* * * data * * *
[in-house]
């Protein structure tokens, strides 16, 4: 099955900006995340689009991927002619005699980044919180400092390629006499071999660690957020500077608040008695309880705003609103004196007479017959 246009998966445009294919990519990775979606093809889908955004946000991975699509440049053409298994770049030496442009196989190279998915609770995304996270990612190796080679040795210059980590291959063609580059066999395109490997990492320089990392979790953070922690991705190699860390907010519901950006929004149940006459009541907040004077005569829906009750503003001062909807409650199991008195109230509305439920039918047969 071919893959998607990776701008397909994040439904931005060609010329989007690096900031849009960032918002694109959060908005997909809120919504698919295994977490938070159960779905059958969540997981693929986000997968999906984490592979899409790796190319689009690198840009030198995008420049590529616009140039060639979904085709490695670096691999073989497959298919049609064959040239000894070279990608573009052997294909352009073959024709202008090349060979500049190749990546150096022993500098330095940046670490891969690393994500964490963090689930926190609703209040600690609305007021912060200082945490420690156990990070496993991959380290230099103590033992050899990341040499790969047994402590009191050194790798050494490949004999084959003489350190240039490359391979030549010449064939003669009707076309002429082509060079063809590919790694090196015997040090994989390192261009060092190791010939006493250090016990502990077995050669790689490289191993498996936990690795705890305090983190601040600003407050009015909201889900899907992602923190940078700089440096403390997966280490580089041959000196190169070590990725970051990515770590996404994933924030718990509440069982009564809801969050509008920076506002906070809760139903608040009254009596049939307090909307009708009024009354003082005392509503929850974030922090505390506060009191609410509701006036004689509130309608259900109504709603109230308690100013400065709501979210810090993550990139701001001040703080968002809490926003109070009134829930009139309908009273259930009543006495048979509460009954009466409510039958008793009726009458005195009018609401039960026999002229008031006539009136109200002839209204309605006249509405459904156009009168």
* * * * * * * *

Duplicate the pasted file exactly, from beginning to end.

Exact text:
[in-house]
């Protein structure tokens, strides 16, 4: 099955900006995340689009991927002619005699980044919180400092390629006499071999660690957020500077608040008695309880705003609103004196007479017959 246009998966445009294919990519990775979606093809889908955004946000991975699509440049053409298994770049030496442009196989190279998915609770995304996270990612190796080679040795210059980590291959063609580059066999395109490997990492320089990392979790953070922690991705190699860390907010519901950006929004149940006459009541907040004077005569829906009750503003001062909807409650199991008195109230509305439920039918047969 071919893959998607990776701008397909994040439904931005060609010329989007690096900031849009960032918002694109959060908005997909809120919504698919295994977490938070159960779905059958969540997981693929986000997968999906984490592979899409790796190319689009690198840009030198995008420049590529616009140039060639979904085709490695670096691999073989497959298919049609064959040239000894070279990608573009052997294909352009073959024709202008090349060979500049190749990546150096022993500098330095940046670490891969690393994500964490963090689930926190609703209040600690609305007021912060200082945490420690156990990070496993991959380290230099103590033992050899990341040499790969047994402590009191050194790798050494490949004999084959003489350190240039490359391979030549010449064939003669009707076309002429082509060079063809590919790694090196015997040090994989390192261009060092190791010939006493250090016990502990077995050669790689490289191993498996936990690795705890305090983190601040600003407050009015909201889900899907992602923190940078700089440096403390997966280490580089041959000196190169070590990725970051990515770590996404994933924030718990509440069982009564809801969050509008920076506002906070809760139903608040009254009596049939307090909307009708009024009354003082005392509503929850974030922090505390506060009191609410509701006036004689509130309608259900109504709603109230308690100013400065709501979210810090993550990139701001001040703080968002809490926003109070009134829930009139309908009273259930009543006495048979509460009954009466409510039958008793009726009458005195009018609401039960026999002229008031006539009136109200002839209204309605006249509405459904156009009168």